Batteries can catch fire in the most unusual ways – iPhone 6 bent in half, catches fire in mans pants

In the electric car field we’re worried about public perception of electric car safety.  Despite the fact there’s over 200,000 gasoline car fires per year in the U.S. alone, causing hundreds of fatalities and property damage costs, there is inordinately outsized attention paid to the very small number of electric car fires.  On the one hand gasoline powered cars are carrying a tank of explosive liquid, and it’s automaker engineering prowess preventing there being more gas car fires.  Since electric vehicles don’t carry explosive liquids, they’re supposedly safer, but obviously batteries can catch on fire.

On October 11, 2014, Phillip Lechter reports that he and his family had gone to Tuscon, AZ for the Univ. of Arizona family weekend and football games.  He was carrying a brand new iPhone 6 in his pants pocket.  While riding in a bicycle-drawn-richshaw he says the rickshaw driver accidentally tipped over while crossing trolley tracks.  That caused Mr. Lechter to wedge himself against the rickshaw frame such that not only did his iPhone 6 bend in half – it caught on fire, in his pants, causing bad burns, etc.

It comes on the heels of the whole iPhone 6 bendgate problem.  Being an iPhone 6 owner, I’ve studied the design and understand the flaw.  You can see it in this picture clearly – there are buttons on the side for adjusting volume etc.  Follow the crease to the top of the phone, and see the bit of silver button stuff sticking out the top?  That’s the button in question.  The iPhone 6 case is weaker at that point than elsewhere in its structure.

For years Apple has been chasing a thinner-is-better design model.  But, really, I don’t want structural integrity to be sacrificed on the altar of thinness.  You hear me Apple?  You’ve taken thinness too far!

Let’s get back to battery pack safety.

The battery pack on this phone caught fire, and you can see the burns Mr. Lechter suffered over on his blog post.  There’s nothing flammable (that I know of) on an iPhone just as there’s not much flammable on-board an electric car.  How, then, can electric cars or iPhones catch fire?

It’s the energy in the battery pack which, if released “correctly”, can cause fire.  I’ve experienced this myself.  It’s absolutely amazing when you accidentally touch battery terminals with a wrench, the blinding flash of light, and how quickly the wrench vaporizes.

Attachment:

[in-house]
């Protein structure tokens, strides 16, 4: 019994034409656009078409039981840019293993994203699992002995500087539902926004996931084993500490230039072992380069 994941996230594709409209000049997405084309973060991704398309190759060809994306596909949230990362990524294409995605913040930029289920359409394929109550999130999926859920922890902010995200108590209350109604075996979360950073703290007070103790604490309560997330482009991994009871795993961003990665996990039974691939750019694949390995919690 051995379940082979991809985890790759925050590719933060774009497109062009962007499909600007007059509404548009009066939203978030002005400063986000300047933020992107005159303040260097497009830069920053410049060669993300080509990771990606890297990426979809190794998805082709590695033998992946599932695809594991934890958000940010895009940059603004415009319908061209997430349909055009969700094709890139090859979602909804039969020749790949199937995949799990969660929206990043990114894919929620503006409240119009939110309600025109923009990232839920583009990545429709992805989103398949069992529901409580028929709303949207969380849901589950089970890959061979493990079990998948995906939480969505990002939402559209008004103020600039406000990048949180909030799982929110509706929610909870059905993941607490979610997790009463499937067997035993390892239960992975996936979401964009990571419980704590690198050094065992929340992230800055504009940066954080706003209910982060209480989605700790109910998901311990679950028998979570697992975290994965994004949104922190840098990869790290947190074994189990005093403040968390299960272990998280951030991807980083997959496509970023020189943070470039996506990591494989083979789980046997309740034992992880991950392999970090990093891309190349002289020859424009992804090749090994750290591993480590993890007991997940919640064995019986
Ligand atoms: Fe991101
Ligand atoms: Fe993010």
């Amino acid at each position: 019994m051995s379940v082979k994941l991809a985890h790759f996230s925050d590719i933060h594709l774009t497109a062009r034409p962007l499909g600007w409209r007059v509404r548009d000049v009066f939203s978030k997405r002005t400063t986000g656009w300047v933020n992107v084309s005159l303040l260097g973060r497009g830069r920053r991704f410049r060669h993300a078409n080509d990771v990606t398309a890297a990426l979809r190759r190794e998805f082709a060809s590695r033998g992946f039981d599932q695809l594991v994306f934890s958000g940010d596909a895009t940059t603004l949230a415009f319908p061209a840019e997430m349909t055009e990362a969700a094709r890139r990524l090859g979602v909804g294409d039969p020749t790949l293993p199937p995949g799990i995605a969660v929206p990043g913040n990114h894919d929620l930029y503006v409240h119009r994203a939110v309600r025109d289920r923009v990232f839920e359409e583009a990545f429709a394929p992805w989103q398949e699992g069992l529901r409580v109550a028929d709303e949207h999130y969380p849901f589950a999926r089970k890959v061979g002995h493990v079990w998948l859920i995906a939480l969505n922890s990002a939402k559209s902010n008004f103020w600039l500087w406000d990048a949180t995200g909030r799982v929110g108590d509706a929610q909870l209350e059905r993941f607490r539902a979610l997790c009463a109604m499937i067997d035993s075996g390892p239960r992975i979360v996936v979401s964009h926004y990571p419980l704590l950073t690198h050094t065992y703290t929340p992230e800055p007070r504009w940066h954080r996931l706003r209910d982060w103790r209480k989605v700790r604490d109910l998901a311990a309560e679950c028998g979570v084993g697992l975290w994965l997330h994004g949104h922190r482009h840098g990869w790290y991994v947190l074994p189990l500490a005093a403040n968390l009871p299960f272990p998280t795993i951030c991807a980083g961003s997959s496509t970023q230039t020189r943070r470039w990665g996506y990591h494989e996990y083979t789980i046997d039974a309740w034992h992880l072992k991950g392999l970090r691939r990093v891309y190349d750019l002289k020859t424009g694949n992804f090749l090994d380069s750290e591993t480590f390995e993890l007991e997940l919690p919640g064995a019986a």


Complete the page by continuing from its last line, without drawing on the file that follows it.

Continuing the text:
For this iPhone, as for the Tesla Model S fires last year, all that’s required is battery terminals shorting out.  One look at that phone tells you the battery got shorted somewhere.  The release of energy would have caused heat, igniting something to cause an actual fire.

In the case of the Tesla Model S fires, Tesla Motors sent instructions to all Model S’s to increase the ride height and then developed a new titanium shield decreasing the risk that battery packs would be skewered by road debris.  How will Apple mitigate this risk?

By the way – “cell phone catches fire in mans pants” incidents have been happening for years.

In fact – In February 2014 an incident occurred to a teenage girl at school.  Her iPhone was in her back pocket, and when sitting down she heard a crack/pop after which the phone caught on fire.  That phone was at most an iPhone 5s so we can’t attribute the fire to weak structural integrity.

About David Herron

David Herron is a writer and software engineer living in Silicon Valley. He primarily writes about electric vehicles, clean energy systems, climate change, peak oil and related issues. When not writing he indulges in software projects and is sometimes employed as a software engineer. David has written for sites like PlugInCars and TorqueNews, and worked for companies like Sun Microsystems and Yahoo.

About David Herron

David Herron is a writer and software engineer living in Silicon Valley. He primarily writes about electric vehicles, clean energy systems, climate change, peak oil and related issues. When not writing he indulges in software projects and is sometimes employed as a software engineer. David has written for sites like PlugInCars and TorqueNews, and worked for companies like Sun Microsystems and Yahoo.

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  1. Pingback: Hoverboards catching fire runs risk of destroying their potential contribution to transit problems | The Long Tail Pipe

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